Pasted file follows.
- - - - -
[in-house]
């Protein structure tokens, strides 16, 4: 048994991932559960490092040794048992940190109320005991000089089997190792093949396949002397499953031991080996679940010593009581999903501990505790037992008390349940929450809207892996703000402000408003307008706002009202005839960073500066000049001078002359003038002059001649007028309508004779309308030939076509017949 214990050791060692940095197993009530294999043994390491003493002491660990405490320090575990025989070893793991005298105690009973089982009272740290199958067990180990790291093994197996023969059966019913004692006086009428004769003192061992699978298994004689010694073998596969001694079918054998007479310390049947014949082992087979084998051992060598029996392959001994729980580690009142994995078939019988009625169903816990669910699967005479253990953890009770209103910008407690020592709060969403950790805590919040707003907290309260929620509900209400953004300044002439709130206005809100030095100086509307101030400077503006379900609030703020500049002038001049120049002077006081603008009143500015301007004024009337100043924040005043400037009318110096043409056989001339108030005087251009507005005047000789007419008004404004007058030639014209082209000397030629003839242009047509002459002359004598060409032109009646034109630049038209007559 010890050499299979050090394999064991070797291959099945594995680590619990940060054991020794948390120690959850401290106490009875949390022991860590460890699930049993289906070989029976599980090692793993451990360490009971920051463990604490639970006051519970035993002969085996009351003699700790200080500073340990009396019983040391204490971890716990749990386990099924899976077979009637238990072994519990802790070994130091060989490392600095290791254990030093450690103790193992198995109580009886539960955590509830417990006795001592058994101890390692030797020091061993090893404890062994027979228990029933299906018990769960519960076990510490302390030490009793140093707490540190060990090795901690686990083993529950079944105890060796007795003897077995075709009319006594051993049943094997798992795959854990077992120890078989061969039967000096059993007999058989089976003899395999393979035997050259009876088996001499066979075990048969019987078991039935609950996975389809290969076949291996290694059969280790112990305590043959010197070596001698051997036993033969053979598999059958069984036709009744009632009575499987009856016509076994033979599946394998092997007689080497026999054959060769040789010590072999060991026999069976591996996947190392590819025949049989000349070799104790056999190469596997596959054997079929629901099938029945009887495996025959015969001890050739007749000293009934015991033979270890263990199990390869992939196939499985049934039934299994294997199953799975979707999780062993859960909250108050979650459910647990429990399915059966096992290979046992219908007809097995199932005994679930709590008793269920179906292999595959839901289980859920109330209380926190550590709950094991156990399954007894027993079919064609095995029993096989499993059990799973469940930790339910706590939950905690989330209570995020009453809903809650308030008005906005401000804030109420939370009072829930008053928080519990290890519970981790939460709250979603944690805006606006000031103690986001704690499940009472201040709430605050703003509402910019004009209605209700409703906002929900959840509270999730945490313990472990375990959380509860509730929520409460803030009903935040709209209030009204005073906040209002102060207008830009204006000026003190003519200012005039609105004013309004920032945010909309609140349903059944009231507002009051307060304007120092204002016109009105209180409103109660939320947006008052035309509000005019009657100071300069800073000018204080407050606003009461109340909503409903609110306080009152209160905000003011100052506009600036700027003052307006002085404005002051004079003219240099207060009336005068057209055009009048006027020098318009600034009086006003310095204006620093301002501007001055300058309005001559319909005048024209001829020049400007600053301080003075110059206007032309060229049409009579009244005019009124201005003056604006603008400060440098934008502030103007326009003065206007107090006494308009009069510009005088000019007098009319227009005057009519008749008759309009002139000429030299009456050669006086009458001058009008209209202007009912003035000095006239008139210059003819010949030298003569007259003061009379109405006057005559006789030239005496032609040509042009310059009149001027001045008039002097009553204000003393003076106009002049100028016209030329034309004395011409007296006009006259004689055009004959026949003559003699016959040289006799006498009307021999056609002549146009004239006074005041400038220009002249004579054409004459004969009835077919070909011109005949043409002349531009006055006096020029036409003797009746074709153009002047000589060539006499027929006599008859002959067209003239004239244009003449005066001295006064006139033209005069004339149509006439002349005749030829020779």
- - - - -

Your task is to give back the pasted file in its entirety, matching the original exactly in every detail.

[in-house]
């Protein structure tokens, strides 16, 4: 048994991932559960490092040794048992940190109320005991000089089997190792093949396949002397499953031991080996679940010593009581999903501990505790037992008390349940929450809207892996703000402000408003307008706002009202005839960073500066000049001078002359003038002059001649007028309508004779309308030939076509017949 214990050791060692940095197993009530294999043994390491003493002491660990405490320090575990025989070893793991005298105690009973089982009272740290199958067990180990790291093994197996023969059966019913004692006086009428004769003192061992699978298994004689010694073998596969001694079918054998007479310390049947014949082992087979084998051992060598029996392959001994729980580690009142994995078939019988009625169903816990669910699967005479253990953890009770209103910008407690020592709060969403950790805590919040707003907290309260929620509900209400953004300044002439709130206005809100030095100086509307101030400077503006379900609030703020500049002038001049120049002077006081603008009143500015301007004024009337100043924040005043400037009318110096043409056989001339108030005087251009507005005047000789007419008004404004007058030639014209082209000397030629003839242009047509002459002359004598060409032109009646034109630049038209007559 010890050499299979050090394999064991070797291959099945594995680590619990940060054991020794948390120690959850401290106490009875949390022991860590460890699930049993289906070989029976599980090692793993451990360490009971920051463990604490639970006051519970035993002969085996009351003699700790200080500073340990009396019983040391204490971890716990749990386990099924899976077979009637238990072994519990802790070994130091060989490392600095290791254990030093450690103790193992198995109580009886539960955590509830417990006795001592058994101890390692030797020091061993090893404890062994027979228990029933299906018990769960519960076990510490302390030490009793140093707490540190060990090795901690686990083993529950079944105890060796007795003897077995075709009319006594051993049943094997798992795959854990077992120890078989061969039967000096059993007999058989089976003899395999393979035997050259009876088996001499066979075990048969019987078991039935609950996975389809290969076949291996290694059969280790112990305590043959010197070596001698051997036993033969053979598999059958069984036709009744009632009575499987009856016509076994033979599946394998092997007689080497026999054959060769040789010590072999060991026999069976591996996947190392590819025949049989000349070799104790056999190469596997596959054997079929629901099938029945009887495996025959015969001890050739007749000293009934015991033979270890263990199990390869992939196939499985049934039934299994294997199953799975979707999780062993859960909250108050979650459910647990429990399915059966096992290979046992219908007809097995199932005994679930709590008793269920179906292999595959839901289980859920109330209380926190550590709950094991156990399954007894027993079919064609095995029993096989499993059990799973469940930790339910706590939950905690989330209570995020009453809903809650308030008005906005401000804030109420939370009072829930008053928080519990290890519970981790939460709250979603944690805006606006000031103690986001704690499940009472201040709430605050703003509402910019004009209605209700409703906002929900959840509270999730945490313990472990375990959380509860509730929520409460803030009903935040709209209030009204005073906040209002102060207008830009204006000026003190003519200012005039609105004013309004920032945010909309609140349903059944009231507002009051307060304007120092204002016109009105209180409103109660939320947006008052035309509000005019009657100071300069800073000018204080407050606003009461109340909503409903609110306080009152209160905000003011100052506009600036700027003052307006002085404005002051004079003219240099207060009336005068057209055009009048006027020098318009600034009086006003310095204006620093301002501007001055300058309005001559319909005048024209001829020049400007600053301080003075110059206007032309060229049409009579009244005019009124201005003056604006603008400060440098934008502030103007326009003065206007107090006494308009009069510009005088000019007098009319227009005057009519008749008759309009002139000429030299009456050669006086009458001058009008209209202007009912003035000095006239008139210059003819010949030298003569007259003061009379109405006057005559006789030239005496032609040509042009310059009149001027001045008039002097009553204000003393003076106009002049100028016209030329034309004395011409007296006009006259004689055009004959026949003559003699016959040289006799006498009307021999056609002549146009004239006074005041400038220009002249004579054409004459004969009835077919070909011109005949043409002349531009006055006096020029036409003797009746074709153009002047000589060539006499027929006599008859002959067209003239004239244009003449005066001295006064006139033209005069004339149509006439002349005749030829020779």